For months, the Abbott Government has been warning of a super-tough budget in May — an unpleasant but necessary step, it argues, to curb ballooning public spending and ensure Australia lives within its means in coming years.
Cuts to health, welfare and the age pension have been foreshadowed, while the least well-off will reportedly be charged A$6 ($6.50) every time they see a GP. The Treasurer, Joe Hockey, says Australia has "run out of money", and "every Australian is going to be asked to contribute to the budget repair". He says no section of society will be spared.
It has become apparent, however, that not everyone will experience the same pain. Take the defence force, which is to receive 58 spanking new F-35 Joint Strike Fighters, at a cost of A$12.4 billion. They have been described by Tony Abbott as "the most advanced fighter in production anywhere in the world". Not much austerity there, then. To put it in context, the A$6 payment for a doctor's visit will, if implemented, save around A$750 million over the next four years. Projected cuts to the age pension would save A$900 million a year. That sum equates almost to the total budget of the ABC, which is under siege and reportedly facing cuts of A$20 million a year.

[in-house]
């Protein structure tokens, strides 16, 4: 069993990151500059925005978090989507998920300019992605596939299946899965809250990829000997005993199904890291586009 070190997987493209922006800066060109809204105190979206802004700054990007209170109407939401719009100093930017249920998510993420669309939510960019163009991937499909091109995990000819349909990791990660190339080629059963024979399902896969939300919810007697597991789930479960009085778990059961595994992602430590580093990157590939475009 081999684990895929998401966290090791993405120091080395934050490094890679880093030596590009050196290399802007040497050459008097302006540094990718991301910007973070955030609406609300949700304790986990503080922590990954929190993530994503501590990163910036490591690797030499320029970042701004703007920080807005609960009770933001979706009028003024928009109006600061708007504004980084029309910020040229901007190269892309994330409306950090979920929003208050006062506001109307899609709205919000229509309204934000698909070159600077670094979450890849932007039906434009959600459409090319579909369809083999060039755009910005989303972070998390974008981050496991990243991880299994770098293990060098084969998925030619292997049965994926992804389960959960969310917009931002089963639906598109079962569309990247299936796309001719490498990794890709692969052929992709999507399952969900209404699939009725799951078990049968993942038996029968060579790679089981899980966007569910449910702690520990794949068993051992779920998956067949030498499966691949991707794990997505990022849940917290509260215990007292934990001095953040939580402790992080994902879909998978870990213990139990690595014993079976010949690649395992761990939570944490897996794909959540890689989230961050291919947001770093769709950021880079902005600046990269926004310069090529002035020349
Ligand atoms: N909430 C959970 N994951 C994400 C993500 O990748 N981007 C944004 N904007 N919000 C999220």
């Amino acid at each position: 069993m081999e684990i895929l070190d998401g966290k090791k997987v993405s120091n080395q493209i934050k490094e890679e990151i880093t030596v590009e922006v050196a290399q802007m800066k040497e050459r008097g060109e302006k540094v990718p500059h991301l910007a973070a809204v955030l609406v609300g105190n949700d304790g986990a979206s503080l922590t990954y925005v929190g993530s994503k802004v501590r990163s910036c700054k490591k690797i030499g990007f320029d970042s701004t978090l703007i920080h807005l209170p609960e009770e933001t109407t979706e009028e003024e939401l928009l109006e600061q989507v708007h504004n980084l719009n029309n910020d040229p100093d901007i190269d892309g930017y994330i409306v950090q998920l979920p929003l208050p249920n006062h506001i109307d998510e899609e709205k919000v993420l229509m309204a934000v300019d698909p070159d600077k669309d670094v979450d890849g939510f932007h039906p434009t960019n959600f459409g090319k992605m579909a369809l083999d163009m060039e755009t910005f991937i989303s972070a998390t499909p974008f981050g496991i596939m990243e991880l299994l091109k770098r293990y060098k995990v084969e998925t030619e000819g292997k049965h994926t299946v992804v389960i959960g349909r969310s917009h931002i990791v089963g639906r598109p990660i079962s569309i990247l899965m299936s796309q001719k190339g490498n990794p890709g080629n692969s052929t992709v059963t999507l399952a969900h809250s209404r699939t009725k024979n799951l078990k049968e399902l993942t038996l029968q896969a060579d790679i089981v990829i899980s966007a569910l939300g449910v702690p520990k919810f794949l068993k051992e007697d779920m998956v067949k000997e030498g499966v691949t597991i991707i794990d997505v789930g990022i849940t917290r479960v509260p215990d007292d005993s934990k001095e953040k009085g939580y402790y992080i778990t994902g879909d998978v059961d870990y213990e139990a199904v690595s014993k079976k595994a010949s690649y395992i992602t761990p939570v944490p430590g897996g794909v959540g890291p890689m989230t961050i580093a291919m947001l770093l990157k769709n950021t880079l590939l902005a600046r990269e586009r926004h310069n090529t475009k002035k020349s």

Asked to justify the mind-boggling shopping spree, the Defence Minister, David Johnston, told the ABC that the Government was "committed to defending Australia with the best available platforms", and that the F-35 was "a regionally dominant and cutting-edge platform that will see Australia right out to 2050". Leaving aside the absurd jargon, Johnston's response begged the question: defend Australia against what? Who, exactly, is going to attack? And if the country came under direct assault, would the expensive hardware make much difference?
No one doubts the strategic importance nowadays of the Asia-Pacific, nor the potential threats posed by the fast-growing economies of China and India. China is already flexing its muscle in the South China Sea. Australia's closest neighbour, Indonesia, is on its way to becoming a major regional power. Yet the prospect of Australia going to war with one of those countries is less than unlikely. And the notion that it could alone defend itself, particularly against China, seems far-fetched. Canberra would surely call on its biggest and best friend in the Pacific, the United States, which it has relied on since the fall of Singapore in 1942.
Against that background, the acquisition of the F-35s — one of the biggest defence purchases in Australia's history — looks like mere sabre-rattling. And a pricey rattle of the sabre at that.